hello again world! It’s been three months since I’ve written to you.
two months of living in Taipei—a metropolitan city—and being immersed in stacks of academic papers, health policy reviews, public datasets. two months of meetings with the Taiwanese Ministry of Health’s cancer control branch, bioethicists, anthropologists, clinicians, filmmakers, public health experts, and epidemiologists.
then, one month of living with an Amis indigenous tribe in Dulan—a rural village—and focusing on visceral knowledge gained through traversing the mountains and seaside, ancestral knowledge, oral histories preserved through storytelling, and sensory knowledge that comes from colors, music, laughter, and dance.
three collective months of simply absorbing everything, allowing my subconscious to process new experiences and ways of thinking.
i am going to post informal pieces more often—attempts at consciously processing what I’ve learned thus far, what my opinions are, what questions I still have, what ideologies I need to reexamine, and what answers I need to continue searching for.
but before I dive into that, the purpose of this post is to clarify why/what/how/when/where of my project in accessible terms. it’s evolved in several ways since I began my work!
why am I researching betel nut chewing in Taiwan?
betel nut is a carcinogenic and addictive stimulant chewed by about 10% of the world. taiwan’s population has the highest daily quantity of betel nut usage and the highest incidence (number of new cases per population) of betel nut linked oral cancer in the world. in Taiwan, the two most significant groups of betel nut chewers are working class laborers, who often use betel quid as a stimulant to keep them up during long labor hours or as an agent of socialization (similar to drinking or eating together with friends), and certain indigenous tribes, who use the betel quid in a variety of cultural practices (approximately 46% of indigenous Taiwanese people chew betel quid in Taiwan overall). national betel quid policies and awareness campaigns have not made significant improvement in curbing betel nut consumption in Taiwan—for example, in indigenous Taiwanese populations, the betel nut chewing quit rate is at just 7.6%. furthermore, it turns out that even though taiwan has a national oral cancer screening program, indigenous peoples and laborers have the lowest screening rates due to a combination of lacking community awareness of betel nut’s health impacts, less resources for hospitals/clinics to conduct these screenings, cultural stigma against betel nut chewing in taiwan, and time/economic difficulties that inhibit people in lower socioeconomic statuses from being able to visit the hospital.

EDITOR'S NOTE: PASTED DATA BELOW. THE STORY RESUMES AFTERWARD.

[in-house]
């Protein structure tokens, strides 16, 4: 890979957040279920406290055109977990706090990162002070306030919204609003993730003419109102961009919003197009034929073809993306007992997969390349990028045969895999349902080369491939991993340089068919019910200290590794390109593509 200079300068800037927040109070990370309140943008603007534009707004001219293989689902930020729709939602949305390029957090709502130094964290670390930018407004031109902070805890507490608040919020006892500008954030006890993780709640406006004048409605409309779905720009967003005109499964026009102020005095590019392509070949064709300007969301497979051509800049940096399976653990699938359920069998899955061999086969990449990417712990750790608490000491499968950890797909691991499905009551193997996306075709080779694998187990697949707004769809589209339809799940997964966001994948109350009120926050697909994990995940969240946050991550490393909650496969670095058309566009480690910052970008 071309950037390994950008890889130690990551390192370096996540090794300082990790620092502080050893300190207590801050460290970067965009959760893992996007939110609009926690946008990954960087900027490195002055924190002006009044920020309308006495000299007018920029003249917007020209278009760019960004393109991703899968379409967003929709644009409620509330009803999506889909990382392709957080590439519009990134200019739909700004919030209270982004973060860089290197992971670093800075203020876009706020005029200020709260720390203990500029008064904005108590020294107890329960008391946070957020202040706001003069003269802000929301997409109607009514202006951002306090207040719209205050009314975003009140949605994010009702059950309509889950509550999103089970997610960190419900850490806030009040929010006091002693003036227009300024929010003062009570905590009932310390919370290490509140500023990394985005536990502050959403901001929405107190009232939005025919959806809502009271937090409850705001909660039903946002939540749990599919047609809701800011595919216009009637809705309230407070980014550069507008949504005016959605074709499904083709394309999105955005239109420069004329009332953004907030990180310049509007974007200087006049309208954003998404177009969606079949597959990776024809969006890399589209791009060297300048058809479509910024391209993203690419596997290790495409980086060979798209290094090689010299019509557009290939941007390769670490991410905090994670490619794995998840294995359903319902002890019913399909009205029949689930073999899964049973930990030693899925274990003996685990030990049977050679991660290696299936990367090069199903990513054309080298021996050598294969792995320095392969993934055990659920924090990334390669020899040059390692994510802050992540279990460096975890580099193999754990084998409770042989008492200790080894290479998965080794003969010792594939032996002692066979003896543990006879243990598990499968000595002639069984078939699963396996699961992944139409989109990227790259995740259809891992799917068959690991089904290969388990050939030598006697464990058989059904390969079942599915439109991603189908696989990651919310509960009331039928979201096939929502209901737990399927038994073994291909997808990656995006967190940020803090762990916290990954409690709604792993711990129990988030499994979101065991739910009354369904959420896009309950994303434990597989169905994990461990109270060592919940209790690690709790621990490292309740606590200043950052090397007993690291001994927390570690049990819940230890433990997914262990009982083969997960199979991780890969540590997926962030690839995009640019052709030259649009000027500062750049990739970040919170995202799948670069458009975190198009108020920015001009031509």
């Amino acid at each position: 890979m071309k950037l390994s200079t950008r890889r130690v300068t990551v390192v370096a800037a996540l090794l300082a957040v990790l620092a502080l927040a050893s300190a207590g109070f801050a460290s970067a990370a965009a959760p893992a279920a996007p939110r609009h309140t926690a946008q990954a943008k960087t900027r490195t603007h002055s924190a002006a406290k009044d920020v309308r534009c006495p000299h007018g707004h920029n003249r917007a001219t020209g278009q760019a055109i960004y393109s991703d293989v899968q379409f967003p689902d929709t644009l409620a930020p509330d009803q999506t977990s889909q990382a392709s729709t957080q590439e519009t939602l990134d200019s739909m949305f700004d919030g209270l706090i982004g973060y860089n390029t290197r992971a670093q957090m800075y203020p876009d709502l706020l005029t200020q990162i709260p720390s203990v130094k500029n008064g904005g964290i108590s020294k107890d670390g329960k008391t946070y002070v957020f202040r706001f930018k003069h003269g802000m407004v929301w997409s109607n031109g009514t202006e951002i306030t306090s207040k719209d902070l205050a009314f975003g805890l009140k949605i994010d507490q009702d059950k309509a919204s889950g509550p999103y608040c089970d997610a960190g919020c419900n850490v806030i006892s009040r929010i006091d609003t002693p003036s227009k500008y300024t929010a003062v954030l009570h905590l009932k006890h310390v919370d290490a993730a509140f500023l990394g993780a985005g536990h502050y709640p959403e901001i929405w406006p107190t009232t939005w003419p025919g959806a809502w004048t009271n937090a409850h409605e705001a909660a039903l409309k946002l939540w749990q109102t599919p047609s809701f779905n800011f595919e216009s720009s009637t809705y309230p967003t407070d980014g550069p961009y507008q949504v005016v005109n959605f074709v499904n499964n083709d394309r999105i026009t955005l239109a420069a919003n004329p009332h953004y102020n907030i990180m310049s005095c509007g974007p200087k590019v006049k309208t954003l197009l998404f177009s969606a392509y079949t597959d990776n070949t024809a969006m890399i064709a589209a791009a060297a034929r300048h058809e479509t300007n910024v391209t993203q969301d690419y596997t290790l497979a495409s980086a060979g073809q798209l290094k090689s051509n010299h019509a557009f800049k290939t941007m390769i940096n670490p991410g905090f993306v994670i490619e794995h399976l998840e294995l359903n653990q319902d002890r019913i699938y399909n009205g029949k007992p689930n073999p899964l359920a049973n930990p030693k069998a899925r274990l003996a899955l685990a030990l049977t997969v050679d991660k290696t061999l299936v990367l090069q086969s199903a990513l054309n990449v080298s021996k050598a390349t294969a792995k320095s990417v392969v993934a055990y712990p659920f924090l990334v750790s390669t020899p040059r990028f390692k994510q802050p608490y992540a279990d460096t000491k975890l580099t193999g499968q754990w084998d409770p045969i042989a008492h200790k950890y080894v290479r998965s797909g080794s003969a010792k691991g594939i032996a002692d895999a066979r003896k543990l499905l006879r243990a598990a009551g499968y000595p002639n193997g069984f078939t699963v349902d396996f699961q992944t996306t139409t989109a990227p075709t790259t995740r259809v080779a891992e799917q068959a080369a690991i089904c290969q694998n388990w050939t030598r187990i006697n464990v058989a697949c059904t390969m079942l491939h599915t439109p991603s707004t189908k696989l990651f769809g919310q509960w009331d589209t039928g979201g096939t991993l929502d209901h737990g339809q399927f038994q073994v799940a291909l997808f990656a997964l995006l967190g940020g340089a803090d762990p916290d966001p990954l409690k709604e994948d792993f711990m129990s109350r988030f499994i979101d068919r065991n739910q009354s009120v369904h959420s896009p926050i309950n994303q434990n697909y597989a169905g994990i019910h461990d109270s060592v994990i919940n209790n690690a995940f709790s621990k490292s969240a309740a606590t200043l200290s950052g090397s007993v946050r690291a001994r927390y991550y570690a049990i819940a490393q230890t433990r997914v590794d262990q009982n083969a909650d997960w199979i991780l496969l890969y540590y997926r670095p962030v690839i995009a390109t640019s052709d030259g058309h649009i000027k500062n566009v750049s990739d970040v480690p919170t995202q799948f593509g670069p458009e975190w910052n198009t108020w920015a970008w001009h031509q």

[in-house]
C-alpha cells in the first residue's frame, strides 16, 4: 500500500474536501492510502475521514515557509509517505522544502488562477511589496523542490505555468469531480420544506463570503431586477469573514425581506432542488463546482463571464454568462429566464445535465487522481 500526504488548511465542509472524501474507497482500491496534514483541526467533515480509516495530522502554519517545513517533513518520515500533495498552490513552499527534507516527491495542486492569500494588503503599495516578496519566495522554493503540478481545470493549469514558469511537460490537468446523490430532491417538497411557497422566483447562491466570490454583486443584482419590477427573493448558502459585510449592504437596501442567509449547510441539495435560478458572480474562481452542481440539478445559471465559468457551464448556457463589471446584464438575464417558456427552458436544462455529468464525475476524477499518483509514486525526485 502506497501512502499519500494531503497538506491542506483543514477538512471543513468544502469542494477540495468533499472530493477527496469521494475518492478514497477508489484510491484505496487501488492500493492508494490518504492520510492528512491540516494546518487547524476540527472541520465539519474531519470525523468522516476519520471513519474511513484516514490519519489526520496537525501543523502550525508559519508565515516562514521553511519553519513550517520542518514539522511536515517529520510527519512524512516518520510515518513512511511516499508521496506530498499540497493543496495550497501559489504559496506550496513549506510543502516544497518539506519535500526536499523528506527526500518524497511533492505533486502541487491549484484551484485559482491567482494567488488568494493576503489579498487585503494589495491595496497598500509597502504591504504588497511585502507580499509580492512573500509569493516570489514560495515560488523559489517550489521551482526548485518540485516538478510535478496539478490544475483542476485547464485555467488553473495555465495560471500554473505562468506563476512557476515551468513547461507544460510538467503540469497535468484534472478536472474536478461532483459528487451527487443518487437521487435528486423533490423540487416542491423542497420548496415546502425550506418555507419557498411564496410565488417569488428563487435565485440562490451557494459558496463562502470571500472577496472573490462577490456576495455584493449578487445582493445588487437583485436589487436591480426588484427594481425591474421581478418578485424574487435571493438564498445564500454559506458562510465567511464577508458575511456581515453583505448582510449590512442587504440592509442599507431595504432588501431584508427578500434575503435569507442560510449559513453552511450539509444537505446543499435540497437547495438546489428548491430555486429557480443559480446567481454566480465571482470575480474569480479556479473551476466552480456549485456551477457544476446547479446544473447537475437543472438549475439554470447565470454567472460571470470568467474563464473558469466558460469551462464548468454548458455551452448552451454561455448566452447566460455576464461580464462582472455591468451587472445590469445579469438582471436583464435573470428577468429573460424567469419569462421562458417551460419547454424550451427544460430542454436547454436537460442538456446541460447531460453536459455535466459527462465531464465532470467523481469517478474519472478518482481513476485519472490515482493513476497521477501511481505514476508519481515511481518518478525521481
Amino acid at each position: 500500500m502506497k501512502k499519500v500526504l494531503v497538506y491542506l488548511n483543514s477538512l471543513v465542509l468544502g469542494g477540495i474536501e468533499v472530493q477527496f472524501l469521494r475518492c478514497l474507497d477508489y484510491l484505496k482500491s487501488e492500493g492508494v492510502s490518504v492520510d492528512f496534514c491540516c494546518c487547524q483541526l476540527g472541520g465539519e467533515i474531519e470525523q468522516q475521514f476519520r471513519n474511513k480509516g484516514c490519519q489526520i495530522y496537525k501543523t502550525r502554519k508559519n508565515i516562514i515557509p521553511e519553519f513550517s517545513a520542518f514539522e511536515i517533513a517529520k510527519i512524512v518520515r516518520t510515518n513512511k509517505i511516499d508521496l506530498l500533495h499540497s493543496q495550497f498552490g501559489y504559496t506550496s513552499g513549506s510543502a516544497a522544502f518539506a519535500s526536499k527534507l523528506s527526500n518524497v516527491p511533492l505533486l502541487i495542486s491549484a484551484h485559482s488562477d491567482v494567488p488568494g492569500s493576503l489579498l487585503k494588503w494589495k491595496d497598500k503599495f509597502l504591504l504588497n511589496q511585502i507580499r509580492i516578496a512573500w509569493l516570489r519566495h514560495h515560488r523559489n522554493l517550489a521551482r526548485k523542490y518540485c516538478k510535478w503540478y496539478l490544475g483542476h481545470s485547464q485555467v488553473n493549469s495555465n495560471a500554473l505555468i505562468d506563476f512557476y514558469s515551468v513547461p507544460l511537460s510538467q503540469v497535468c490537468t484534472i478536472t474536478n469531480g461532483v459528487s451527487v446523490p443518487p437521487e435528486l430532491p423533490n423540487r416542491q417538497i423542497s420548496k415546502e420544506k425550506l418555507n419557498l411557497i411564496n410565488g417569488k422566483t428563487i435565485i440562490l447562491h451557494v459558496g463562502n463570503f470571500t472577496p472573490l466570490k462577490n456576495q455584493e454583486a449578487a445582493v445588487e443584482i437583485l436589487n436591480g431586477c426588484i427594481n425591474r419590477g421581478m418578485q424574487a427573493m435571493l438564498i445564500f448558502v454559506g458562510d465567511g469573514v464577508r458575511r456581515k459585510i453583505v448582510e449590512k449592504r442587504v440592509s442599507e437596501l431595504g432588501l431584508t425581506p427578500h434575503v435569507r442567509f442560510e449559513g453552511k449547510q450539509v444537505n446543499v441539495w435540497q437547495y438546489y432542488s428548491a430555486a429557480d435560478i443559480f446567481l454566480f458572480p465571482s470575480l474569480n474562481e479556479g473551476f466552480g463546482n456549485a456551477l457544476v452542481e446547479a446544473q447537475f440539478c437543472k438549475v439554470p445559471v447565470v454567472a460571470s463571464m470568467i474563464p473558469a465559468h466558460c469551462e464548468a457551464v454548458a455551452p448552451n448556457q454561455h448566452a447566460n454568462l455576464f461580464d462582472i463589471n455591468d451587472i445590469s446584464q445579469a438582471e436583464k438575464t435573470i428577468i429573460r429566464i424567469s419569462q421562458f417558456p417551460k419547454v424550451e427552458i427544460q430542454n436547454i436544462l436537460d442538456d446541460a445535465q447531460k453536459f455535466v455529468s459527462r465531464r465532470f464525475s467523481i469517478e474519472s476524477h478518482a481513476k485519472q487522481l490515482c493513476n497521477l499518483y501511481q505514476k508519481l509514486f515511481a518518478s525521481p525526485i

overall, oral cancer caused by betel nut chewing in indigenous and rural populations carries many characteristics of other socioeconomically driven health disparities, but culture and controversy seems to play a bigger role in influencing this phenomenon than other such health disparities (like cultural foods and their link to diabetes/obesity).
anika, why are you personally interested in betel nut? and how did you even come up with the idea for this project?
actually, I have a tedx talk answering this question (note: my project methods and focus changed a bit since I gave that talk, but the reasons are still the same)!
what am I doing here in Taiwan and how am I doing it? my overall aim is to find healthier and culturally compatible strategies for lessening betel nut linked oral cancer health disparity in taiwan. because I see and understand issues through systems, I’m taking the following multidisciplinary approach that spans science, policy, visual arts, community activism, and clinical engagement.
generally, I’m trying to....
1. find and validate healthier/natural ways to prepare betel nut [by understanding how existing different cultural betel nut preparations/chewing methods (such as eating a dried vs fresh betel nut, changing the additives used, swallowing the juices, etc) impact how cancerous each version of betel nut is], then share this information with healthcare institutions and relevant communities
2. [long term, my master’s work] see if it’s feasible and ethical to create a completely noncancerous genetically engineered betel nut by knocking out the gene that leads to production of the cancerous compounds in betel nut